The benefit to me of the Pastelbord was framing without glass.

Fisher 400
I wrote about this in my last post.
Developed by UK artist Tim Fisher it is a sanded pastel paper.
Supplied by Tim Fisher in the UK, International customers are welcome.
I probably enjoyed working on this surface the best, it almost 'grabbed' the colour, was easy to blend and burnish yet retained sharp edges where I wanted them.
You can read an in depth review of the paper here by super talented artist Nicole Caulfield. Nicole also uses Pastelbord for her work, her portraits are stunning, especially the one she did of my son., 'Rob'
Links
Great Art website
Making a Mark Reviews - the introduction





11 comments:

Teresa said...

When I saw that you were trying out the Fisher paper I hoped that you would do such a review as this comparing various supports.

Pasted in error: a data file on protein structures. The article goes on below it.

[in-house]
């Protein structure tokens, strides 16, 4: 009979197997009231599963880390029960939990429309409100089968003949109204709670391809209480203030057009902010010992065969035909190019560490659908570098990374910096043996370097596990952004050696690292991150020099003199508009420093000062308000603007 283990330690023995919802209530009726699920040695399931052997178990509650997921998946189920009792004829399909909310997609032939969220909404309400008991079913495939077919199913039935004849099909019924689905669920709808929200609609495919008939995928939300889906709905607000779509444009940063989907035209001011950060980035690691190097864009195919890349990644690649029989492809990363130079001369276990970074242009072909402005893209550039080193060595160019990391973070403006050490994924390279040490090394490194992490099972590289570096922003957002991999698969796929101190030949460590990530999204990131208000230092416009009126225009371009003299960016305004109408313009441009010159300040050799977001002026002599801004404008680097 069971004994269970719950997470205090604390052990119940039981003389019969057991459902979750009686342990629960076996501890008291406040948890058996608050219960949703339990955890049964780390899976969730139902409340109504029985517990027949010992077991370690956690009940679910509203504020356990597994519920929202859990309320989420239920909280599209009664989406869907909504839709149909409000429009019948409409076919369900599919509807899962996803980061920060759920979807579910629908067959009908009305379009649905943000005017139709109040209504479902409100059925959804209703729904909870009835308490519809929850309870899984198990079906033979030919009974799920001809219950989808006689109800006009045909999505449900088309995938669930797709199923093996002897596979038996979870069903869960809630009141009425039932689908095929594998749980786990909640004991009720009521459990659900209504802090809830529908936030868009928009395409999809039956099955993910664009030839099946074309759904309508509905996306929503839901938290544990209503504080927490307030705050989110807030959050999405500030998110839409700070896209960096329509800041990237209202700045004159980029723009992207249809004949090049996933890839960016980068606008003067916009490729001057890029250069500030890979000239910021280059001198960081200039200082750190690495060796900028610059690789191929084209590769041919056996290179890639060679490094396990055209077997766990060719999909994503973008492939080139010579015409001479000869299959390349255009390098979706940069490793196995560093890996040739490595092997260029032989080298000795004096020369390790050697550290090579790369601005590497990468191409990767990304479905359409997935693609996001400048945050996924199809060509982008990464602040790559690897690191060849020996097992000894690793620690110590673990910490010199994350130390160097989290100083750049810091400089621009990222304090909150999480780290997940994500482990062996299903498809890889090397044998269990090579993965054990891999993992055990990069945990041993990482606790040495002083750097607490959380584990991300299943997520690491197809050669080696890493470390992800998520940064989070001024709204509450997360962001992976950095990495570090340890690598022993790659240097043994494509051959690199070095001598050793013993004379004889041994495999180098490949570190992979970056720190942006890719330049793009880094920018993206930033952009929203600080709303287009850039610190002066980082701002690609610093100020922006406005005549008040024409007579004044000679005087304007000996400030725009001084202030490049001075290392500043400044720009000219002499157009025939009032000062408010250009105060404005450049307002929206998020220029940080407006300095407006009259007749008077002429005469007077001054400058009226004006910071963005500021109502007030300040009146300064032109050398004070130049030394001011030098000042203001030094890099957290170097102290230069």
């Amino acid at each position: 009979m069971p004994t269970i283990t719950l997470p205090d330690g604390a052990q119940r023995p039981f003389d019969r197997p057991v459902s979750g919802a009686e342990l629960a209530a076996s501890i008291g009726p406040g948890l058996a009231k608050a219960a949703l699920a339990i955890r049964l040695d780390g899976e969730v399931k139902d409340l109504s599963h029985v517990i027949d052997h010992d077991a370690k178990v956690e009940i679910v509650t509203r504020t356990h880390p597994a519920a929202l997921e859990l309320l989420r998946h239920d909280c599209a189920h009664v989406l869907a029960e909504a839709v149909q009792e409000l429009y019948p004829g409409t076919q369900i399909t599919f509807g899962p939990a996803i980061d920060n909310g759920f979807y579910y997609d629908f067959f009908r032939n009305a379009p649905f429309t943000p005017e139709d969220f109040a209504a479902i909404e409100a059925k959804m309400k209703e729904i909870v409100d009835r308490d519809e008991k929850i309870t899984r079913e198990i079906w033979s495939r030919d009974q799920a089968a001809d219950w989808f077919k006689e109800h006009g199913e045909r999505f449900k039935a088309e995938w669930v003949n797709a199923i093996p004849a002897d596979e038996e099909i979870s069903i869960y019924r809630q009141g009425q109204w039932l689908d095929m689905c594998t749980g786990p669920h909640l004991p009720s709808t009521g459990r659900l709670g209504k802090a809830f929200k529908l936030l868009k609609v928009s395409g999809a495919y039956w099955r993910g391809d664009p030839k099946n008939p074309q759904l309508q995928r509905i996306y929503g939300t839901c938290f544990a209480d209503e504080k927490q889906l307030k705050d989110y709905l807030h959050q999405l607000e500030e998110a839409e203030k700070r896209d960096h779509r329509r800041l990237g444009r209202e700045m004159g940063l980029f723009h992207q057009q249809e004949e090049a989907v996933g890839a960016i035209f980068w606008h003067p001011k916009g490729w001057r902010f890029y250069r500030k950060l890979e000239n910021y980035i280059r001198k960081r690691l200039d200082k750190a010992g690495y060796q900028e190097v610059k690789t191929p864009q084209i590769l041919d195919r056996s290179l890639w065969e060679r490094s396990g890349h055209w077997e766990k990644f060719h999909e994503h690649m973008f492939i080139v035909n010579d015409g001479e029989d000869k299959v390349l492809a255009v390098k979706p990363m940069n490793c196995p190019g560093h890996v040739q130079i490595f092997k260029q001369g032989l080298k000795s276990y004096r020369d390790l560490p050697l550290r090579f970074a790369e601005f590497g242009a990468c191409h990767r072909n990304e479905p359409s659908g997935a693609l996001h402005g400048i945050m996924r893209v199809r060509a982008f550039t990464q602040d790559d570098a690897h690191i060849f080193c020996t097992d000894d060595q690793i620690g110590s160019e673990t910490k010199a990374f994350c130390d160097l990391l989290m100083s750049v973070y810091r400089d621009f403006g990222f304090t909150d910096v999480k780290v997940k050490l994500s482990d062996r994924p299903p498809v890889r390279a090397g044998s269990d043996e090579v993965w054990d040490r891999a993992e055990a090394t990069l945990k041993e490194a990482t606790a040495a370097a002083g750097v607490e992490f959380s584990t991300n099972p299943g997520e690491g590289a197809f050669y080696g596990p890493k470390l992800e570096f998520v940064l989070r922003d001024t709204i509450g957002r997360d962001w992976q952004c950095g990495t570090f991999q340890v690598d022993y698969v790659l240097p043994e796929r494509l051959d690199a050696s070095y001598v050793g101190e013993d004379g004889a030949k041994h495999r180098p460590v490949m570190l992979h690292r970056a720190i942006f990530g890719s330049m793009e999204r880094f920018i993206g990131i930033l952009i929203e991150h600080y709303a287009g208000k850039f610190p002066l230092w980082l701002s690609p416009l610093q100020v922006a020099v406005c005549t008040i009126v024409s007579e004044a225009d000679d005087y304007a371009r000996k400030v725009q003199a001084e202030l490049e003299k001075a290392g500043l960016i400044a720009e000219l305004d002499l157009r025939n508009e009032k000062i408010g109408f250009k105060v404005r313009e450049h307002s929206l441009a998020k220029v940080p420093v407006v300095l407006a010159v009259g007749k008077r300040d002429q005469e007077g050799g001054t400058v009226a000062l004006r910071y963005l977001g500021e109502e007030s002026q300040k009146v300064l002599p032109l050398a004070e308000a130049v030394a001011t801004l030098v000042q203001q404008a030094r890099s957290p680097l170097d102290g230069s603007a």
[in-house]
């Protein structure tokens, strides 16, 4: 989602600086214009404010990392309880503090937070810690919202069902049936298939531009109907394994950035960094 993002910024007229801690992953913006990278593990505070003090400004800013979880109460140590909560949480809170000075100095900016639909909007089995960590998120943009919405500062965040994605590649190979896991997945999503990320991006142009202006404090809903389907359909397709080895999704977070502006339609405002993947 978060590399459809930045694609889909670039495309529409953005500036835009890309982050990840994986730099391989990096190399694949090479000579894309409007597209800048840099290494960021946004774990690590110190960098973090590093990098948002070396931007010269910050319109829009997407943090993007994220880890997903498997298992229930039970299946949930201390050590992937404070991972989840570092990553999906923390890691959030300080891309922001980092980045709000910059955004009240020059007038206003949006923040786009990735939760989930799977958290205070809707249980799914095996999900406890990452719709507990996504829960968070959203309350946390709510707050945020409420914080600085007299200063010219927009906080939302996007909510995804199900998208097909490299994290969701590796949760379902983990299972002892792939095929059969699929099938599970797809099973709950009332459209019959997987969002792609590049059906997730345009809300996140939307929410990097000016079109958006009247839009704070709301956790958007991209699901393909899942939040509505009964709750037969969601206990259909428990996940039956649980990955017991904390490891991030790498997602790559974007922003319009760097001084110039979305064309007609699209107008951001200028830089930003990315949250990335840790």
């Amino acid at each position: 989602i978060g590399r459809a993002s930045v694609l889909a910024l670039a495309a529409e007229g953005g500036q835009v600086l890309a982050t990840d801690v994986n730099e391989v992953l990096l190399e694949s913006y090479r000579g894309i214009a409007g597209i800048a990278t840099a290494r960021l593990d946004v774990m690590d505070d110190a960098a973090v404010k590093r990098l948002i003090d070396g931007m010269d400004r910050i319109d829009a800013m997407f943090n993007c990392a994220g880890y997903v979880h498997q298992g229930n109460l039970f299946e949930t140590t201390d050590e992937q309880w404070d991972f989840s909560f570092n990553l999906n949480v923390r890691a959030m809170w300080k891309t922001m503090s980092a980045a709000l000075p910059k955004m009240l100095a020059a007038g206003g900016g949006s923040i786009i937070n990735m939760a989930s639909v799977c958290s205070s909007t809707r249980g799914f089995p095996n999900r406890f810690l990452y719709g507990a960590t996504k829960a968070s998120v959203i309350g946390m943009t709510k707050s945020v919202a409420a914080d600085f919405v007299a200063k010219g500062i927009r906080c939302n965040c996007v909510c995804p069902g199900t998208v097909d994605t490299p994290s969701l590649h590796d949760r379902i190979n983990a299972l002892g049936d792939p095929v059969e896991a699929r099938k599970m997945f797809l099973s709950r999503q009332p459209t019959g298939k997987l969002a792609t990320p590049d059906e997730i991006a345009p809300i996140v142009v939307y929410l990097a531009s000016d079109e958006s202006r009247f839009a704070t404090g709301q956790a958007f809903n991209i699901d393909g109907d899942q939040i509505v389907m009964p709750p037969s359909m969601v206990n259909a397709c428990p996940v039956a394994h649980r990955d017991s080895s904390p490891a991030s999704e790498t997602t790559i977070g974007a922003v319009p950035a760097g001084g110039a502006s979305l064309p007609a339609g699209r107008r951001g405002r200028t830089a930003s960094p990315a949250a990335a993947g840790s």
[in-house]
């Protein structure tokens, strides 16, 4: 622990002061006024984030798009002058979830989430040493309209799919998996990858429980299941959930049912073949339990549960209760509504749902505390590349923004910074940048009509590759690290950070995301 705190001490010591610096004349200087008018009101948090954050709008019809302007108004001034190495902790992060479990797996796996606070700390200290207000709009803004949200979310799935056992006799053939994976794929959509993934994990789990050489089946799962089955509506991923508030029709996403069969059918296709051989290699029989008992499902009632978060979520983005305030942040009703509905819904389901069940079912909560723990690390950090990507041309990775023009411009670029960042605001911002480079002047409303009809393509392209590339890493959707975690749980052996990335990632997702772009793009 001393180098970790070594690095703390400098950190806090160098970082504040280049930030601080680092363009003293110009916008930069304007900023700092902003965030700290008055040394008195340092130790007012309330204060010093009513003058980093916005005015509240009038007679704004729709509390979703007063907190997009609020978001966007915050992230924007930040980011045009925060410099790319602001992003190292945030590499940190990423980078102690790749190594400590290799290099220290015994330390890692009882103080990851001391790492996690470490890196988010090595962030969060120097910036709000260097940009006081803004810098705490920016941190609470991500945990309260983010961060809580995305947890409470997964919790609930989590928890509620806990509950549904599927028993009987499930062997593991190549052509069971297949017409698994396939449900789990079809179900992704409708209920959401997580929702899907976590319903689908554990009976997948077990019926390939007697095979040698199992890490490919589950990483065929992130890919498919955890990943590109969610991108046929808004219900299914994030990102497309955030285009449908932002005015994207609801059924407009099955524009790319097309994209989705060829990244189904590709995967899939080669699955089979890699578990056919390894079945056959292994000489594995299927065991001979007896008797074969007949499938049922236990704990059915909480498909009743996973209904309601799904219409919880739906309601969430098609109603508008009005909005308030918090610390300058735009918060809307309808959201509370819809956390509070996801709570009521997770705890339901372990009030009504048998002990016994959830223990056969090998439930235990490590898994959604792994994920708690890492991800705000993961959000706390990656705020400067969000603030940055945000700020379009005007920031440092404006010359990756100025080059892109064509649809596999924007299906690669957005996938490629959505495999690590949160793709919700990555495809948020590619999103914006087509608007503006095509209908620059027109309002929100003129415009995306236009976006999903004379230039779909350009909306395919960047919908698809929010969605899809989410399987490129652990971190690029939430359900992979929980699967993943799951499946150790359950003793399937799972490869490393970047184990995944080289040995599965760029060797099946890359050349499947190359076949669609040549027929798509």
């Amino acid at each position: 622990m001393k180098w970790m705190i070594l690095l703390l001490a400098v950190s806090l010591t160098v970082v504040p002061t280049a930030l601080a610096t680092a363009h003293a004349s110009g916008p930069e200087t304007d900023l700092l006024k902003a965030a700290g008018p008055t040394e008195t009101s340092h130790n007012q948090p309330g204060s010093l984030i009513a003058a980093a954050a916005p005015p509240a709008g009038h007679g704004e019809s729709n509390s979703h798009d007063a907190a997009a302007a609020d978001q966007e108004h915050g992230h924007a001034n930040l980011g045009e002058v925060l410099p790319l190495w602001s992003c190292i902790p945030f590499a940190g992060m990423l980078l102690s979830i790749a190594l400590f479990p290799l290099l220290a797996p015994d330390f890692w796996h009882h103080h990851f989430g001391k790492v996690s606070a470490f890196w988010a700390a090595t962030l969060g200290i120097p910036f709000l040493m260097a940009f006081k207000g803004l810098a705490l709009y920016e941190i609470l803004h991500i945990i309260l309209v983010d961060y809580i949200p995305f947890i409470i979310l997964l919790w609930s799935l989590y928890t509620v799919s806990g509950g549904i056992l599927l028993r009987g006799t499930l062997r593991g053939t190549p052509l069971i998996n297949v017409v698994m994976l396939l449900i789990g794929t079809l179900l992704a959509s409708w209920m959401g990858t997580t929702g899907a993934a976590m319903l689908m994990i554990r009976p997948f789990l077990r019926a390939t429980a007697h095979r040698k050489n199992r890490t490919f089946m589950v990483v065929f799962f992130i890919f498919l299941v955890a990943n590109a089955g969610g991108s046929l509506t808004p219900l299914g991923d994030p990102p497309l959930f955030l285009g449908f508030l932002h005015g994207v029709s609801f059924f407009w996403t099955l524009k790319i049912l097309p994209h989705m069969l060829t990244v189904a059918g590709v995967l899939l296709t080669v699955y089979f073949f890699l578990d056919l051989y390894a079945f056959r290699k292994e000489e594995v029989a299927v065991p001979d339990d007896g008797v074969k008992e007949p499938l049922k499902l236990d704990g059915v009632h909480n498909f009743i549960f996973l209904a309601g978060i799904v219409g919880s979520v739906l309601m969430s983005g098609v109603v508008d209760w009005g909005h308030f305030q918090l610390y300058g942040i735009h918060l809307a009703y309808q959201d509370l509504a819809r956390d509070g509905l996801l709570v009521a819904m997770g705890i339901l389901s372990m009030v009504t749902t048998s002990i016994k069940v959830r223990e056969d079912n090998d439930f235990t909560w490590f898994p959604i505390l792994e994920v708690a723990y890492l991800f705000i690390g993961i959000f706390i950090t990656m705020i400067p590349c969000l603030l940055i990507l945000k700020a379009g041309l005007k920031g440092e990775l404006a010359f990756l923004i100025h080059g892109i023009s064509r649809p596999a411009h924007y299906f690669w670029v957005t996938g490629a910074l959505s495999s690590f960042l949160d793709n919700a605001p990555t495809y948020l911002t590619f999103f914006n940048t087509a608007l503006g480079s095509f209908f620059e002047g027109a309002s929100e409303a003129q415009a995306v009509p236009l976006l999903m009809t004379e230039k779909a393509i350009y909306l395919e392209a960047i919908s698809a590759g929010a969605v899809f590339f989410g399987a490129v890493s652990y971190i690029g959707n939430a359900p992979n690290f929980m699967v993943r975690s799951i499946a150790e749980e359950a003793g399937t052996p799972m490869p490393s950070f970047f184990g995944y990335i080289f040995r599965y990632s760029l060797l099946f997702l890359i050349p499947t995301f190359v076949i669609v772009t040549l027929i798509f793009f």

Was interesting and informative reading. Thanks for the info and the links.

BTW - As usual, your art is stunning. I always sit and stare at your new pieces.... so much detail and lush color. You're a wonderful artist.

Katherine Tyrrell said...

Gayle - I'll highlight this on MAM Reviews and link back to this if that's OK with you.

Plus it'll be featured in the art supplies section of tomorrow's 'who's made a mark this week?'

Nicole Caulfield said...

Thanks for the mention Gayle!!! The Fisher is so fun to work with!

I'm so impressed at your work on all the surfaces.

Mona said...

Gayle, what a terrific post, thank you so much for this information! Your beautiful cat, "Aristocrat" inspires me to give Ampersand another try. (They changed their pastel board formula some time ago.) What is the size of "Aristocrat"? Amazing detail.

I have been using a sanded paper called La Carte for my portraits, and particularly enjoy working on a color called Van Dyke brown. The one drawback with La Carte is that if you get a waterspot on it (and I'm thinking this could apply to fixative also?) the adhesive coating dissolves, along with the grit, back to white. Wondering how it compares to Fisher 400.